Make no mistake about it, an attomey who does not do these things will get sued! There are many lawyers and clients in the entertainment industry who are conversant in the Rules. The instant that something goes wrong with a deal, they are quick to use the Rules to their advantage and to find a scapegoat for whatever went wrong. After all, who ever heard of a conflict/malpractice case arising out of a hugely successful motion picture or record that is destined to earn massive profits for years to come?

However, even the Golden Rules and pristine compliance with the Rules of Professional Conduct may not be enough to prevent malpractice suits in the first place, let alone insulate you from liability. But not to worry, there is still some semblance of hope, and that hope lies within the definition of malpractice itself.


The elements of a cause of action in tort for professional negligence are “(l) the duty of the professional to use such skill, prudence and diligence as other members of his profession commonly possess and exercise; (2) a breach of that duty; (3) a proximate causal connection between the negligent conduct and the resulting injury; and (4) actual loss or damage resulting from the professional’s negligence.”5 In a legal malpractice action, as in most negligence cases, the Lawyer’s liability is limited to “all damages directly and proximately caused by his negligence.“6

In a simple case of legal malpractice (if there is such a thing), causation is not hotly disputed. For example, in a case in which an attomey allows a statute of limitations to run on his or her client’s claim, it is fairly easy to detennine who caused the client’s damages when a judge grants summary judgment and dismisses the client’s underlying claim (assuming that the client had a good case in the first place-which he must also prove).

A conflict/malpractice case, however, is more complicated, by definition. First, it can be extremely difficult to ascertain particular facts which are normally very easy to discover. For example, it is a formidable task to find information suggesting when the malpractice was or should have been discovered and when the actual damage occurred, both for statute of limitations purposes.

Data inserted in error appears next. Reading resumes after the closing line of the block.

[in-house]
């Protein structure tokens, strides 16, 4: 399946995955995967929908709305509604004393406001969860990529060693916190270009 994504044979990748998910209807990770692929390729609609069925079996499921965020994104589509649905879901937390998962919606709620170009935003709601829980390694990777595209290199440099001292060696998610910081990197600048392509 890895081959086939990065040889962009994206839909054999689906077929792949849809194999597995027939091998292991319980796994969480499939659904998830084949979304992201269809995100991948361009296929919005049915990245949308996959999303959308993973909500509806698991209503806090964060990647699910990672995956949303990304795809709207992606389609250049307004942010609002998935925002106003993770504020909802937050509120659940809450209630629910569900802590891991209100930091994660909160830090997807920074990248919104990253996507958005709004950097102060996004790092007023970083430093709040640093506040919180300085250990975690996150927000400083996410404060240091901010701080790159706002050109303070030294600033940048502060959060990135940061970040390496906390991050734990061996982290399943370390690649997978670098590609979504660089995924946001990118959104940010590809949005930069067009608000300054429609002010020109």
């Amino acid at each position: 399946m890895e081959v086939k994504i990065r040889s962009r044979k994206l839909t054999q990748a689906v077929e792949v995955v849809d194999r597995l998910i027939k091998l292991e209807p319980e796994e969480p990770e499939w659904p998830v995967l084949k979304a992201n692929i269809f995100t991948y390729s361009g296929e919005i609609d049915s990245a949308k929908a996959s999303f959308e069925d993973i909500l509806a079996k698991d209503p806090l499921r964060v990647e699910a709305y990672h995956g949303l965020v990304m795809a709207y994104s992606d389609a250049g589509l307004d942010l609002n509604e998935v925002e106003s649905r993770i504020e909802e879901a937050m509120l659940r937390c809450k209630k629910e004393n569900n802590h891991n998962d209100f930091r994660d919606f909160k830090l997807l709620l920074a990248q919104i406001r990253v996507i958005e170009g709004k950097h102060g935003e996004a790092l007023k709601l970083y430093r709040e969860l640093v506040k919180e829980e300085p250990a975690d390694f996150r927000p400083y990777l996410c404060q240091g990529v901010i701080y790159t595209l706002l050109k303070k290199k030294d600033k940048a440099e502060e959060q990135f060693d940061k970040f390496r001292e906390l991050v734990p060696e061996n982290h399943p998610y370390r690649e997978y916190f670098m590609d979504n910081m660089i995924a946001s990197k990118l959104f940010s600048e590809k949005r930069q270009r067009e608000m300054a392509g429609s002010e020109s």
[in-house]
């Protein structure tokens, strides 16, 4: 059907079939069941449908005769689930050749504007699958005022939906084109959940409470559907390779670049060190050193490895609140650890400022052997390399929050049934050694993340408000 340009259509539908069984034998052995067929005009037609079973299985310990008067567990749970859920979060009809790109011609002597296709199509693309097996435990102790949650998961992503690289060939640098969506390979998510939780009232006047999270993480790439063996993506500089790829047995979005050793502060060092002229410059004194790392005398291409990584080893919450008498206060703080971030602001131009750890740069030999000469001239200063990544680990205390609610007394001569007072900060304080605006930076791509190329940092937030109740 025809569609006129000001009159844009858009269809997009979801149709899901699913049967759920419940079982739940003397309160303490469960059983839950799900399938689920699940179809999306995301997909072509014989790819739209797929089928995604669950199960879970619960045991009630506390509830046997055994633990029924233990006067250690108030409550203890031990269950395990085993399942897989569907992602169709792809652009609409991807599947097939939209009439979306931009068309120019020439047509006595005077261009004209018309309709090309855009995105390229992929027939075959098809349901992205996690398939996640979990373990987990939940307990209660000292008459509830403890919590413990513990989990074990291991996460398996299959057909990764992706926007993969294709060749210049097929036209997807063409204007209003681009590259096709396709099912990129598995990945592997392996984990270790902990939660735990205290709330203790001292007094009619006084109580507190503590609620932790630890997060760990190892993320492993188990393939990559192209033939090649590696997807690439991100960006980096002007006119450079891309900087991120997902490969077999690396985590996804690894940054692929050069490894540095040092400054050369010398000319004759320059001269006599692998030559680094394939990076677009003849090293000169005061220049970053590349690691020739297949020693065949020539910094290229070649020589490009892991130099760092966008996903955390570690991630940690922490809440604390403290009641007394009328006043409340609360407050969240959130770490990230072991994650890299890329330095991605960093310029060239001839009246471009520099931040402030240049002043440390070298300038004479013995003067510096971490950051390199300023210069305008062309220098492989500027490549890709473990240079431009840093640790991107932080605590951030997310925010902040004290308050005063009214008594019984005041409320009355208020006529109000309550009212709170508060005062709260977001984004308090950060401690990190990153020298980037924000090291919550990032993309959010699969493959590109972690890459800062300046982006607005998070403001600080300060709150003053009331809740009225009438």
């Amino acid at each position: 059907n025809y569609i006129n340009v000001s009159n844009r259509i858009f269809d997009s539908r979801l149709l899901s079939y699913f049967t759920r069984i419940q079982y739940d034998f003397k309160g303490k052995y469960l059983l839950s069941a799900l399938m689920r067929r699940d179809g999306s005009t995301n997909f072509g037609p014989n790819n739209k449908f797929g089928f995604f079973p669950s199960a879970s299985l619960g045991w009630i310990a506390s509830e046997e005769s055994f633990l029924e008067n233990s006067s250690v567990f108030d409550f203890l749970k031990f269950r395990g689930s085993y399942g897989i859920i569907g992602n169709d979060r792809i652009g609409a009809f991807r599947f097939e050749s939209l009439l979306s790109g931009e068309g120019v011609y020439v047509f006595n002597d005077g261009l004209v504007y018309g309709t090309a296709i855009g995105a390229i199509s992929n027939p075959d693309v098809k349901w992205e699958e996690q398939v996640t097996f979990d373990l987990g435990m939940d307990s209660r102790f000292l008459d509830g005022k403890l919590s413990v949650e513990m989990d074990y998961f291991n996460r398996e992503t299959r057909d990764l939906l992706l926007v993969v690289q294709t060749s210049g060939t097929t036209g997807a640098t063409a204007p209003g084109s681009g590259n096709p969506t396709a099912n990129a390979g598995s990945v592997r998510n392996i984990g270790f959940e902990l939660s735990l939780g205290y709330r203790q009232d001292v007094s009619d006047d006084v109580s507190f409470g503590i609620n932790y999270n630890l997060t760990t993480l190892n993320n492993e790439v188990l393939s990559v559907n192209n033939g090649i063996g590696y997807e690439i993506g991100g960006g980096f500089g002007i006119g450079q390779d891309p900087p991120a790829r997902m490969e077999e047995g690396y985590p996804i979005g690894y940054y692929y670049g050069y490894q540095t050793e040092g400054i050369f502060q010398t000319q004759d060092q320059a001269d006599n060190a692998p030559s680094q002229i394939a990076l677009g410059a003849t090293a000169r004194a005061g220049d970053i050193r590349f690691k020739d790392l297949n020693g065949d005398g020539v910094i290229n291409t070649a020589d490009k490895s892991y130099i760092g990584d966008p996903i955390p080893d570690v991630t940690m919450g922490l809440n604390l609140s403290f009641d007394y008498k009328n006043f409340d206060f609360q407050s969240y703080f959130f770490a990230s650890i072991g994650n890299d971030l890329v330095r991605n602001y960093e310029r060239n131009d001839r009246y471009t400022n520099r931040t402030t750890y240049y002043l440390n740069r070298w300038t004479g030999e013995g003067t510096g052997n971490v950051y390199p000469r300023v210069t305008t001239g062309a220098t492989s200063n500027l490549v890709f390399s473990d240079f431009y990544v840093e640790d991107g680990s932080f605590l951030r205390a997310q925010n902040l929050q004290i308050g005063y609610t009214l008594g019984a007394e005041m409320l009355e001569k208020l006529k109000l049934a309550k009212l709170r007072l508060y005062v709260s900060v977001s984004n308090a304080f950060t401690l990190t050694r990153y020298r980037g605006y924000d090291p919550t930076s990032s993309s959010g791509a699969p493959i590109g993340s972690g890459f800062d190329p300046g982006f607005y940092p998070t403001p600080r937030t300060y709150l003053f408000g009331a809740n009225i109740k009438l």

In a conflict/malpractice case, as opposed to a standard malpractice case, causation is equally difficult to ascertain and equally important. Nevertheless, this overlooked element must be proven, whether the claim is pled in terms of negligence, breach of contract, or breach of fiduciary duty; and it must be proved by a preponderance of the evidence.7 Even a fraud based malpractice claim is not actionable without proximately-caused damage.8

When a claim for legal malpractice has been made, the operative question is: “What would have happened had the lawyer acted otherwise?”9 The parties are compelled to conduct a trial within the trial, in order to establish that the defendant’s conduct was a “substantial factor” in causing the plaintiff’s damages,10 and that “but for” the Lawyer’s professional negligence, the client would have prevailed in the underlying action.11 This test of causation is something more than a “50-50 possibility or a mere chance,”12 and must rise to the level of a reasonable probability.13

Where reasonable minds cannot differ regarding the causation issue, the question may be considered as a matter of law.14 A motion for nonsuit may therefore lie when, despite the presentation of ample evidence of negligence, the plaintiff cannot prove that the malpractice caused the damages now sought. In that case, it may be possible to exclude certain evidence of negligence by a motion in limine.

In a conflict/malpractice case involving an underlying entertainment transaction, it is not easy to prove that the plaintiff would not have lost all his money in the deal “but for” the conflict of interest and the failure to disclose adequately that conflict. This is not like proving an underlying personal injury claim after the defendant lawyer let the statute of limitations run.

As stated by the California Supreme Court in Budd v. Nixen15

If the allegedly negligent conduct does not cause damage, it generates no cause of action in tort. [Citation] The mere breach of a professional duty, causing only nominal damages, speculative hann, or the threat of future harm-not yet realized-does not suffice to create a cause of action for negli- gence. [Citations] Hence, until the client suffers appreciable hann as a consequence of his attorney’s negligence, the client cannot establish a cause of action for malpractice.16